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Environmental Impact of Breast Cancer

Author: Nikki Jiang

Editor: Yanxi Chen and Ivan Feng

Artist: Tiffany Chen

You may have heard many warnings regarding your daily habits, favorite foods, or potential cancer risks. But how much of that is true? Does eating junk food increase your chances of developing cancer? Or is it just a hoax your parents made up to avoid the McDonald’s drive-through? Cancer is a very complicated and rapidly developing disease, making it difficult to understand. Many are aware of cancer as a fatal illness or know someone who had unfortunately contracted it. In a CBS poll, 54% of the sample knew someone in their family who was diagnosed with cancer. It is a prevalent disease that affected an estimated 18.1 million people in 2020, 12.5% of which were breast cancer cases. There are many causes of cancer, and the environment has a significant influence.

There are many parts of the breast where tumors may grow uncontrollably. When the cancer cell gets into the blood or the lymph system within the breast, it can spread throughout the body. The lymph system is a major component of the immune system; lymph fluid contains waste products and immune system cells. With breast cancer, lymph vessels in the breast drain into other lymph nodes, creating an opportunity for the cancerous cells to move around freely.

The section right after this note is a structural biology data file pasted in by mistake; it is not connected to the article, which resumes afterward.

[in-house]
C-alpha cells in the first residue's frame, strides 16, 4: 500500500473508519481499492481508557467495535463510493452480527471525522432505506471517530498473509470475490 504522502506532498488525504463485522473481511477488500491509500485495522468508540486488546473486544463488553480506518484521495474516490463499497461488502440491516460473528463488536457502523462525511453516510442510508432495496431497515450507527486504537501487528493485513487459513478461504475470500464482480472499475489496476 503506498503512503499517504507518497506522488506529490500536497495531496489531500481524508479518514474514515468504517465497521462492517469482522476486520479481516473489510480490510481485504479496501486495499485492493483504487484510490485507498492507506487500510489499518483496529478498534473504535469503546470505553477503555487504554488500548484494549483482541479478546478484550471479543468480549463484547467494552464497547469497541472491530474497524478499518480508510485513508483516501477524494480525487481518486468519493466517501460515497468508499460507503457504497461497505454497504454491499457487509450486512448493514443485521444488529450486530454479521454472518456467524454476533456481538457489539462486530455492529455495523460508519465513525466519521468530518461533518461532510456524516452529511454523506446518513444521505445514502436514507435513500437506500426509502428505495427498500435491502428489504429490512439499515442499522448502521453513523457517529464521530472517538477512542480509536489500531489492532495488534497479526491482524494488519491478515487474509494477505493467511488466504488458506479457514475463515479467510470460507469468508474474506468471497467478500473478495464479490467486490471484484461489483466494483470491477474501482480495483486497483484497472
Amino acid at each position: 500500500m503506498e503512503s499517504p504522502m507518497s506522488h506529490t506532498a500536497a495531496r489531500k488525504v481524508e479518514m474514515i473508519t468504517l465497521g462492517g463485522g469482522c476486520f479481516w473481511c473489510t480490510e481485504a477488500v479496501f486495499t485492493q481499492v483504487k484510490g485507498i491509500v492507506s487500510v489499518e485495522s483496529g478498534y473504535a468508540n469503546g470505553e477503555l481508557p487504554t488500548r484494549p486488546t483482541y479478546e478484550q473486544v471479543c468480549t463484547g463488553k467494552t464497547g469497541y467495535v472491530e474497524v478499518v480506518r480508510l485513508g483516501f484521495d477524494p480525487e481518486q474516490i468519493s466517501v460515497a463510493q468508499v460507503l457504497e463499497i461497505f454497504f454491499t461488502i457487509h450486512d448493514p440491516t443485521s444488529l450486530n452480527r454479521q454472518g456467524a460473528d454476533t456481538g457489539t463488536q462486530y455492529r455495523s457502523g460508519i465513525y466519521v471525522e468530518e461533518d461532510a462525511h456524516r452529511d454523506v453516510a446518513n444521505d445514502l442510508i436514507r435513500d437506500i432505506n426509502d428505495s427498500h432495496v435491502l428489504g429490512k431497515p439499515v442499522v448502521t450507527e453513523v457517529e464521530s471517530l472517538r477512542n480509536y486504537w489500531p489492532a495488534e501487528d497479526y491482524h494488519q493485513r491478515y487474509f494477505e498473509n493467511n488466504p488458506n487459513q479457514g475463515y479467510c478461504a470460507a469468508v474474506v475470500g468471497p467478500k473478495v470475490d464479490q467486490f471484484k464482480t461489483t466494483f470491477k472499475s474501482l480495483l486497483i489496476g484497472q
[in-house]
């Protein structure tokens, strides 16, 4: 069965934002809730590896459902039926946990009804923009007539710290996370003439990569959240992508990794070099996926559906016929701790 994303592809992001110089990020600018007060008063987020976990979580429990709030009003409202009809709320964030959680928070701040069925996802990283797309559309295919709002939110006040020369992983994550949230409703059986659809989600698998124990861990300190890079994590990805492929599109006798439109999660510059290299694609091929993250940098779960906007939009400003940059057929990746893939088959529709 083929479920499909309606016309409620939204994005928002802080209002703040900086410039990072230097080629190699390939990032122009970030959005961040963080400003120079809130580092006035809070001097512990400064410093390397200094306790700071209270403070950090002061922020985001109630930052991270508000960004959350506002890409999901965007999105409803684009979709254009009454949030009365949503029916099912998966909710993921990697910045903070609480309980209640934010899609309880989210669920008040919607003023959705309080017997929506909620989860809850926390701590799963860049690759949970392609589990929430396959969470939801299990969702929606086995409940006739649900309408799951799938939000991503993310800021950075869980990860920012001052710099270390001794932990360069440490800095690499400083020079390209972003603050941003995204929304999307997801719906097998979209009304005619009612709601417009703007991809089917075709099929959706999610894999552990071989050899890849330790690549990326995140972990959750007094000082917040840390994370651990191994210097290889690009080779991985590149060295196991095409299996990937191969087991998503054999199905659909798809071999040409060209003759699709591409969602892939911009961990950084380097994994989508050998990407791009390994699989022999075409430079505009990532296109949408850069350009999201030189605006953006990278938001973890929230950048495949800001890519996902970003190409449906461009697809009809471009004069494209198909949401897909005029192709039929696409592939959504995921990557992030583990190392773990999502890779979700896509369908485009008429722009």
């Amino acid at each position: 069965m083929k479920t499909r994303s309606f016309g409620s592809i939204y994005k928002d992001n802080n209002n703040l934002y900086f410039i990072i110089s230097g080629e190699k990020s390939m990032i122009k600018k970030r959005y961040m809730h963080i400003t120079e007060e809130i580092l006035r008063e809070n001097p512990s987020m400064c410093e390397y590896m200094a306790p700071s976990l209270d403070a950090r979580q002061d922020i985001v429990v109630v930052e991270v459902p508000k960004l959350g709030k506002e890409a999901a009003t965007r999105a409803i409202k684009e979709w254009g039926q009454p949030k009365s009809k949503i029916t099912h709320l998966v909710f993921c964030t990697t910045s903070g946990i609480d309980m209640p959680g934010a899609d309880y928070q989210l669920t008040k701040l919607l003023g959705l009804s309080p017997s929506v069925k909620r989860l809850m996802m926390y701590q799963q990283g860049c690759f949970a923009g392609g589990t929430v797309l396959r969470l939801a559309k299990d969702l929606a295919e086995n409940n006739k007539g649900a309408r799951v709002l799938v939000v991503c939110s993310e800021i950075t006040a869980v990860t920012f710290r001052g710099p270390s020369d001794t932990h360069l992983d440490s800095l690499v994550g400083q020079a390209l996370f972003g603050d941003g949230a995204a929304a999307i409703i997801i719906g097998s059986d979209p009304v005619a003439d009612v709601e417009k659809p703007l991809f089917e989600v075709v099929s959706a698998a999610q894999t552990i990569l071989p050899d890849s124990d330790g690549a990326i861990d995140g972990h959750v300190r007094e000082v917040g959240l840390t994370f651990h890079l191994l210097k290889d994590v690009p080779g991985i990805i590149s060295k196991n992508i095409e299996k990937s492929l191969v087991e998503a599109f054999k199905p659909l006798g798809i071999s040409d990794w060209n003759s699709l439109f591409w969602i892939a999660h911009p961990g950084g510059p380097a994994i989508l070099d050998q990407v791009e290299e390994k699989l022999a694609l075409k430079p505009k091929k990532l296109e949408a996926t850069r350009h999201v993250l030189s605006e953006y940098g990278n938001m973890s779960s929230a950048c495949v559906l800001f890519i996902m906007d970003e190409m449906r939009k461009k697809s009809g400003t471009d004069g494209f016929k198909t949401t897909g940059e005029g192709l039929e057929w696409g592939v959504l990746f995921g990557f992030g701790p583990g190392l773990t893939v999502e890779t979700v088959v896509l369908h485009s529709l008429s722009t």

Exposure to radiation, alcohol, weight, genetic mutations, and activity levels are all factors that influence the development of cancer. Recently, credible evidence has linked chemicals in our environment to the growth of breast cancer. Industrialization resulted in the release of mass amounts of synthetic chemicals by factories. These harmful chemicals then remain in our environment and on everyday items. A study from 2007 identifies 216 harmful chemicals which lead to mammary tumors in animals, half of which are ones that we are exposed to in our everyday lives. Among those 216 chemicals. 73 have been present in food, 35 in air pollutants, and 25 have been found in the workplace. Research on the mechanisms of these chemicals revealed that chemicals damage DNA, causing uncontrolled cell division by mimicking hormones and giving rise to tumors. In particular, endocrine disrupting chemicals (EDCs), identified by a study in 2003 conducted by Silent Spring, are widely used in consumer products, building materials, furniture, and much more. Incorporating EDCs into our everyday lives has caused them to be a significant source of indoor air pollutants.

Modern experts emphasize how understanding the effects of chemical pollutants can help us reduce our exposure to them and prevent cancer development. This knowledge enables us to understand the side effects of modern society, especially how our pollutants and lifestyle choices can have devastating effects on our health.



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